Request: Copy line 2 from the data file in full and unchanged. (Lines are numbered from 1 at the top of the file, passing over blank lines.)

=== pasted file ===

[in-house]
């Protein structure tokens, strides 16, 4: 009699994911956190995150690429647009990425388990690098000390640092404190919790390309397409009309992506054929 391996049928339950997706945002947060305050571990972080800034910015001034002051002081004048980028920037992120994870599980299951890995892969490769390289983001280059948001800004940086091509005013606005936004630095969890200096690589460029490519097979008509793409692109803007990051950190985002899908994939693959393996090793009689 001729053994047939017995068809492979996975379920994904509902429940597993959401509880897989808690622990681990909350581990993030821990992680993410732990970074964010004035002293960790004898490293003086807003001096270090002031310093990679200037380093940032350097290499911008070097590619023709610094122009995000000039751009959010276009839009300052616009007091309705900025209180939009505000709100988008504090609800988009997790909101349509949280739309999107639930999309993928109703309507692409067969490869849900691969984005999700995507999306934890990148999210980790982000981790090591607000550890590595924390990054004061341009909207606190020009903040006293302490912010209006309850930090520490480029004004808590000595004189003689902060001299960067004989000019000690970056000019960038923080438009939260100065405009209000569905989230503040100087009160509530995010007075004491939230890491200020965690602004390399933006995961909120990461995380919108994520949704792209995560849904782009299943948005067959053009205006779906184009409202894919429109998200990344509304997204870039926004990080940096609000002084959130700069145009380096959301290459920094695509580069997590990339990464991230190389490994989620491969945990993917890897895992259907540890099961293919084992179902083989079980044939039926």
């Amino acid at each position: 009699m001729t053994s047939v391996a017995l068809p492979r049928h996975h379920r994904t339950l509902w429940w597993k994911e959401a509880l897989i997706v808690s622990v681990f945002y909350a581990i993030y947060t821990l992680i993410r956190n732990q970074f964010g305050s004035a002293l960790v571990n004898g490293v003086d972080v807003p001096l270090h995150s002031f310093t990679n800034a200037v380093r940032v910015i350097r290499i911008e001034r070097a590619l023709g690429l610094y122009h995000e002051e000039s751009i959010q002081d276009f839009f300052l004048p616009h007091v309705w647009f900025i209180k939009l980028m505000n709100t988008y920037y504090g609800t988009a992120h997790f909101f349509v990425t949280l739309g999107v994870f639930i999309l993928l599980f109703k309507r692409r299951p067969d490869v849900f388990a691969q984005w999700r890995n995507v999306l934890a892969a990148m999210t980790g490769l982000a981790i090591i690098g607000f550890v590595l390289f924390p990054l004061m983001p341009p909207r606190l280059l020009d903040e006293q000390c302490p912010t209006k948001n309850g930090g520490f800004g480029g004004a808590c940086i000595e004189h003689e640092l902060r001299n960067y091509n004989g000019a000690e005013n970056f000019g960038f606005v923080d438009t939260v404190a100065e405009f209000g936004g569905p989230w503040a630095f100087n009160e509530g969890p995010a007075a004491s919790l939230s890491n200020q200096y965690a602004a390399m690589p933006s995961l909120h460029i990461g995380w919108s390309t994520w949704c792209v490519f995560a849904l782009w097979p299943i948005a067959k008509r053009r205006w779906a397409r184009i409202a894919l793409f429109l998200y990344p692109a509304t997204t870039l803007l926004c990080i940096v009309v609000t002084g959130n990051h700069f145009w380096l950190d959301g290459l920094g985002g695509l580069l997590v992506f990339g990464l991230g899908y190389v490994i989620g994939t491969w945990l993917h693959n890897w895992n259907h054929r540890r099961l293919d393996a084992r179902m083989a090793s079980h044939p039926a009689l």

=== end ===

């Protein structure tokens, strides 16, 4: 009699994911956190995150690429647009990425388990690098000390640092404190919790390309397409009309992506054929 391996049928339950997706945002947060305050571990972080800034910015001034002051002081004048980028920037992120994870599980299951890995892969490769390289983001280059948001800004940086091509005013606005936004630095969890200096690589460029490519097979008509793409692109803007990051950190985002899908994939693959393996090793009689 001729053994047939017995068809492979996975379920994904509902429940597993959401509880897989808690622990681990909350581990993030821990992680993410732990970074964010004035002293960790004898490293003086807003001096270090002031310093990679200037380093940032350097290499911008070097590619023709610094122009995000000039751009959010276009839009300052616009007091309705900025209180939009505000709100988008504090609800988009997790909101349509949280739309999107639930999309993928109703309507692409067969490869849900691969984005999700995507999306934890990148999210980790982000981790090591607000550890590595924390990054004061341009909207606190020009903040006293302490912010209006309850930090520490480029004004808590000595004189003689902060001299960067004989000019000690970056000019960038923080438009939260100065405009209000569905989230503040100087009160509530995010007075004491939230890491200020965690602004390399933006995961909120990461995380919108994520949704792209995560849904782009299943948005067959053009205006779906184009409202894919429109998200990344509304997204870039926004990080940096609000002084959130700069145009380096959301290459920094695509580069997590990339990464991230190389490994989620491969945990993917890897895992259907540890099961293919084992179902083989079980044939039926």